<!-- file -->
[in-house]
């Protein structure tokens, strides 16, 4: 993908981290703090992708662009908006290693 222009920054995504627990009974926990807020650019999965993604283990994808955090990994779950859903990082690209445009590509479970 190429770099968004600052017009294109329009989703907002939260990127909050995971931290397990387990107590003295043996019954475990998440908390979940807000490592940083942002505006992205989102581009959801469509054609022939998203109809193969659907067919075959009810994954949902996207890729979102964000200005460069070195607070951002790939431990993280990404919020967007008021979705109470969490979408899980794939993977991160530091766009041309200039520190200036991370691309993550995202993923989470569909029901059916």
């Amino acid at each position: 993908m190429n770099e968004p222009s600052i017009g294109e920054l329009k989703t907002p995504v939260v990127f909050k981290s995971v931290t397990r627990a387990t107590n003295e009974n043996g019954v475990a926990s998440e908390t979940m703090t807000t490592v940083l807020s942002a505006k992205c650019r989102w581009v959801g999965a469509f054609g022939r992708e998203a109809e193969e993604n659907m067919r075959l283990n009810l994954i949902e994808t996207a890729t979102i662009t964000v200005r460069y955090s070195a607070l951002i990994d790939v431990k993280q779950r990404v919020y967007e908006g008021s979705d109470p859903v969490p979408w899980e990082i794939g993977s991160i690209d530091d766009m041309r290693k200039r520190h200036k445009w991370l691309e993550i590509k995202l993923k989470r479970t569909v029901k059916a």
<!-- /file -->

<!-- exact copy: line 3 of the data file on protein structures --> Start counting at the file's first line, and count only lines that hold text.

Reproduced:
């Amino acid at each position: 993908m190429n770099e968004p222009s600052i017009g294109e920054l329009k989703t907002p995504v939260v990127f909050k981290s995971v931290t397990r627990a387990t107590n003295e009974n043996g019954v475990a926990s998440e908390t979940m703090t807000t490592v940083l807020s942002a505006k992205c650019r989102w581009v959801g999965a469509f054609g022939r992708e998203a109809e193969e993604n659907m067919r075959l283990n009810l994954i949902e994808t996207a890729t979102i662009t964000v200005r460069y955090s070195a607070l951002i990994d790939v431990k993280q779950r990404v919020y967007e908006g008021s979705d109470p859903v969490p979408w899980e990082i794939g993977s991160i690209d530091d766009m041309r290693k200039r520190h200036k445009w991370l691309e993550i590509k995202l993923k989470r479970t569909v029901k059916a």